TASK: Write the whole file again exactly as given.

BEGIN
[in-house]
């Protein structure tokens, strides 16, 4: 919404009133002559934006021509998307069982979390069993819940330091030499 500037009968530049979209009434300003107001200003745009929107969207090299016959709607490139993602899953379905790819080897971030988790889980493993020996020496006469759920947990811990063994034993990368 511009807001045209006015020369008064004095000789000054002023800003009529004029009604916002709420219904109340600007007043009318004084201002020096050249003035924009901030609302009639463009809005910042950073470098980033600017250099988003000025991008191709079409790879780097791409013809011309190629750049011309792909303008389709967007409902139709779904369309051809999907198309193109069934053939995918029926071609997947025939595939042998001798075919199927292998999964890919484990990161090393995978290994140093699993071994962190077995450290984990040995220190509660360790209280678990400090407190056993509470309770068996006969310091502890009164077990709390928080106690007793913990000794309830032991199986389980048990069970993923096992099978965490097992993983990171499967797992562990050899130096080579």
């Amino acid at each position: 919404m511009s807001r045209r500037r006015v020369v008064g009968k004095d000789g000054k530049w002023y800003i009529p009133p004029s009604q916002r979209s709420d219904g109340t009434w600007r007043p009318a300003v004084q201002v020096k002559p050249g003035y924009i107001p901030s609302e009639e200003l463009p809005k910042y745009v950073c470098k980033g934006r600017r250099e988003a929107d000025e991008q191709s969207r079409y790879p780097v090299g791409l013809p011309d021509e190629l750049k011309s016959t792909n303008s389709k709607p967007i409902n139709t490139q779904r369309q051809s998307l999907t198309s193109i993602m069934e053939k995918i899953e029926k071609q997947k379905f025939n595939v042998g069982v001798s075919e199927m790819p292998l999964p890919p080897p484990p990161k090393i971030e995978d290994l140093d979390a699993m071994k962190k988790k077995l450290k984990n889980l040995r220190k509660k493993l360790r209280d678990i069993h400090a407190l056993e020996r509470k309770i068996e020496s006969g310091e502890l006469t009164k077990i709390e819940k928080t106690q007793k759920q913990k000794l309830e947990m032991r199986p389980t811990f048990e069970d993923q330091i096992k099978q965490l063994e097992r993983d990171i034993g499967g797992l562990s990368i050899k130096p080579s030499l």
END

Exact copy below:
[in-house]
């Protein structure tokens, strides 16, 4: 919404009133002559934006021509998307069982979390069993819940330091030499 500037009968530049979209009434300003107001200003745009929107969207090299016959709607490139993602899953379905790819080897971030988790889980493993020996020496006469759920947990811990063994034993990368 511009807001045209006015020369008064004095000789000054002023800003009529004029009604916002709420219904109340600007007043009318004084201002020096050249003035924009901030609302009639463009809005910042950073470098980033600017250099988003000025991008191709079409790879780097791409013809011309190629750049011309792909303008389709967007409902139709779904369309051809999907198309193109069934053939995918029926071609997947025939595939042998001798075919199927292998999964890919484990990161090393995978290994140093699993071994962190077995450290984990040995220190509660360790209280678990400090407190056993509470309770068996006969310091502890009164077990709390928080106690007793913990000794309830032991199986389980048990069970993923096992099978965490097992993983990171499967797992562990050899130096080579």
């Amino acid at each position: 919404m511009s807001r045209r500037r006015v020369v008064g009968k004095d000789g000054k530049w002023y800003i009529p009133p004029s009604q916002r979209s709420d219904g109340t009434w600007r007043p009318a300003v004084q201002v020096k002559p050249g003035y924009i107001p901030s609302e009639e200003l463009p809005k910042y745009v950073c470098k980033g934006r600017r250099e988003a929107d000025e991008q191709s969207r079409y790879p780097v090299g791409l013809p011309d021509e190629l750049k011309s016959t792909n303008s389709k709607p967007i409902n139709t490139q779904r369309q051809s998307l999907t198309s193109i993602m069934e053939k995918i899953e029926k071609q997947k379905f025939n595939v042998g069982v001798s075919e199927m790819p292998l999964p890919p080897p484990p990161k090393i971030e995978d290994l140093d979390a699993m071994k962190k988790k077995l450290k984990n889980l040995r220190k509660k493993l360790r209280d678990i069993h400090a407190l056993e020996r509470k309770i068996e020496s006969g310091e502890l006469t009164k077990i709390e819940k928080t106690q007793k759920q913990k000794l309830e947990m032991r199986p389980t811990f048990e069970d993923q330091i096992k099978q965490l063994e097992r993983d990171i034993g499967g797992l562990s990368i050899k130096p080579s030499l």